The study of aggregation functions (formerly called aggregation operators) is undeniably one of the most important spin-offs of the fuzzy set community, mainly driven by the need for appropriate logical connectives. The generated body of knowledge has also contributed to the fields of multi-criteria decision making (e.g. OWA operators) and dependence modelling (e.g. quasi-copulas and copulas). However, the focus has increasingly narrowed to the aggregation of real numbers in the unit interval (letting aside a small group of researchers focusing on posets and lattices). In this setting of real numbers, Yager’s penalty functions traditionally play an important role.
In this ‘era of aggregation’, data aggregation has become a central problem in many fields of application, with needs extending largely beyond the setting of real numbers, such as the aggregation of multidimensional data, compositional data, rankings, relations and strings. In this talk, we draw attention to the old notion of a betweenness relation and propose to replace the currently-required property of quasi-convexity of a penalty function by the compatibility with a betweenness relation. Several methods for constructing penalty functions using a monometric, which carries a more appropriate semantics than the more commonly used distance function (metric), are provided. In this way, we are able to model aggregation processes on any set of objects equipped with a betweenness relation, thus considerably expanding the scope of the theory of aggregation.
Interestingly, several existing prominent existing data aggregation methods turn out to fit into this new framework for penalty-based data aggregation. To name but a few, we mention the method of Kemeny for the aggregation of rankings (based on the Kendall distance function), the closest string of a given list of strings (based on the Hamming distance function), the median of a given list of binary relations (based on the ‘symmetric difference’ distance function), and even the basic set-theoretical intersection and union of a given list of sets.
Bernard De Baets is a senior full professor in applied mathematics at the Faculty of Bioscience Engineering (Shanghai rank 37 in Life and Agriculture Sciences) of Ghent University, the top-ranked Belgian university (Shanghai rank 61). He is leading the research unit KERMIT and acts as head of the Department of Data Analysis and Mathematical Modelling. Furthermore, he is an affiliated professor at the Anton de Kom Universiteit (Suriname), an Honorary Professor of Budapest Tech (Hungary), a Doctor Honoris Causa of the University of Turku (Finland) and a Profesor Invitado of the Universidad Central “Marta Abreu” de las Villas (Cuba).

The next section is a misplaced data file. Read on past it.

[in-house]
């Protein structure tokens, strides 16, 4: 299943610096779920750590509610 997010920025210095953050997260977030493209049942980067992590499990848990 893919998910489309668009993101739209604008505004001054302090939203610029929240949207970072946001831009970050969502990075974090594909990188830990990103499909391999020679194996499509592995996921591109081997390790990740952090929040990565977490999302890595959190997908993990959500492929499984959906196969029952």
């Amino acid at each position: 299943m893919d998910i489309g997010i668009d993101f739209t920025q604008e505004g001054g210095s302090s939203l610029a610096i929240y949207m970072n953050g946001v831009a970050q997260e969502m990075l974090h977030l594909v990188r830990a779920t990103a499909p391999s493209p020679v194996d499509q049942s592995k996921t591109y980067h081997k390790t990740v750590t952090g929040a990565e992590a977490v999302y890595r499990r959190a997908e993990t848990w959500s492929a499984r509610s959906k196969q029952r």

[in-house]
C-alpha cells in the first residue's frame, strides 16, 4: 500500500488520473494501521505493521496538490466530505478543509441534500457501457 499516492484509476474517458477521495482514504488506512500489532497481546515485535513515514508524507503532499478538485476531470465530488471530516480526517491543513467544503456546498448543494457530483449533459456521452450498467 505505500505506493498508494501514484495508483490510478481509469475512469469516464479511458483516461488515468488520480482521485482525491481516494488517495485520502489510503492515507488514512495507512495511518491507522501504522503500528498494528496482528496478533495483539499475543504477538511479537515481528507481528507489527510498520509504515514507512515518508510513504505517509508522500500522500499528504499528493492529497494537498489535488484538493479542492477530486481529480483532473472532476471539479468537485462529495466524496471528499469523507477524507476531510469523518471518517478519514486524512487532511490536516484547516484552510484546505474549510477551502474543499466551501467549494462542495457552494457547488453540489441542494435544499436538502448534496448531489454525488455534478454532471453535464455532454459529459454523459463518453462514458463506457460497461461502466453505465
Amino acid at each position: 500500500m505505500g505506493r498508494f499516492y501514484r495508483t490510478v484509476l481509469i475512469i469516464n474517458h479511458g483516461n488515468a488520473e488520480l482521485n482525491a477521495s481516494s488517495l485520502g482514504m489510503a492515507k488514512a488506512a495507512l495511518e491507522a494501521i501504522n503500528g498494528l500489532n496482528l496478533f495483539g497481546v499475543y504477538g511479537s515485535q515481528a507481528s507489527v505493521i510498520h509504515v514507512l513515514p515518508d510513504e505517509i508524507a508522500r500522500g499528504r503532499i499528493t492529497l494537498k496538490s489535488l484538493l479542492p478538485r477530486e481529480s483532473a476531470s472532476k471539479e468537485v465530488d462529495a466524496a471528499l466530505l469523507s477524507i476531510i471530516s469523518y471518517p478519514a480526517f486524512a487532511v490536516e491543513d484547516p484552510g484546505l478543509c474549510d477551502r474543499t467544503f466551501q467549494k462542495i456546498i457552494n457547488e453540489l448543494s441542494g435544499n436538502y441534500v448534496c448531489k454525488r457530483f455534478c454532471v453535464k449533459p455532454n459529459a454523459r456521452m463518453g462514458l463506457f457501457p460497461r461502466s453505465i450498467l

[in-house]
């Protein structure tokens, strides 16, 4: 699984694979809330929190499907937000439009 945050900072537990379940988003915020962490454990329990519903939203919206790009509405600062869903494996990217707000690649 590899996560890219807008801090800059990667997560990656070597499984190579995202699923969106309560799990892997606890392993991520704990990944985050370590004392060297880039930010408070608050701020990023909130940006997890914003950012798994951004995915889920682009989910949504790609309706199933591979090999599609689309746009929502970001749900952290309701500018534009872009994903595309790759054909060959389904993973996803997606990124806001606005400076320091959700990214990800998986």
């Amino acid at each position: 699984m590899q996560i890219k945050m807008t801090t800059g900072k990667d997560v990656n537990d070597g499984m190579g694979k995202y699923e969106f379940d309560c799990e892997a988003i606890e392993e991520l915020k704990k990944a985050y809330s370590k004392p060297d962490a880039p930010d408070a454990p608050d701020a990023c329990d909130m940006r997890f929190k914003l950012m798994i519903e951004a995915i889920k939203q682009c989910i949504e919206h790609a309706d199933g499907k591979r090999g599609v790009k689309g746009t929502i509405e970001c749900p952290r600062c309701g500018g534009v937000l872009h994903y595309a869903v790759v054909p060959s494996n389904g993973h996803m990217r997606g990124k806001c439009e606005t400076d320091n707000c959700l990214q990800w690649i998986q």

As a trained mathematician, computer scientist and knowledge engineer, Bernard has developed a passion for multi- and interdisciplinary research. He is not only deeply involved in fundamental research in three interlaced research threads, namely knowledge-based, predictive and spatio-temporal modelling, but he also aims at innovative applications in the applied biological sciences. At present, over 30 researchers are involved in the activities of KERMIT. Over the past 20 years, 67 PhD students have graduated under his (co-)supervision.
Bernard is a prolific writer, with a bibliography comprising close to 500 peer-reviewed journal papers, 60 book chapters and 300 contributions to conference proceedings, accumulating over 18000 Google Scholar citations (h-index 67). Several of his works have been bestowed upon with a best paper award. Moreover, he is a much-invited speaker, having delivered over 250 lectures world-wide. In 2011, he was elected Fellow of IFSA (International Fuzzy Systems Association) and in 2012, he was a nominee for the Ghent University Prometheus Award for Research.
Bernard actively serves the research community, in particular as co-editor-in-chief of Fuzzy Sets and Systems and as member of the editorial board of several other journals, including the Internat. J. of Approximate Reasoning, Engineering Applications of Artificial Intelligence, and the Iranian J. of Fuzzy Systems. He is a member of the Administrative Board of the Belgian OR Society.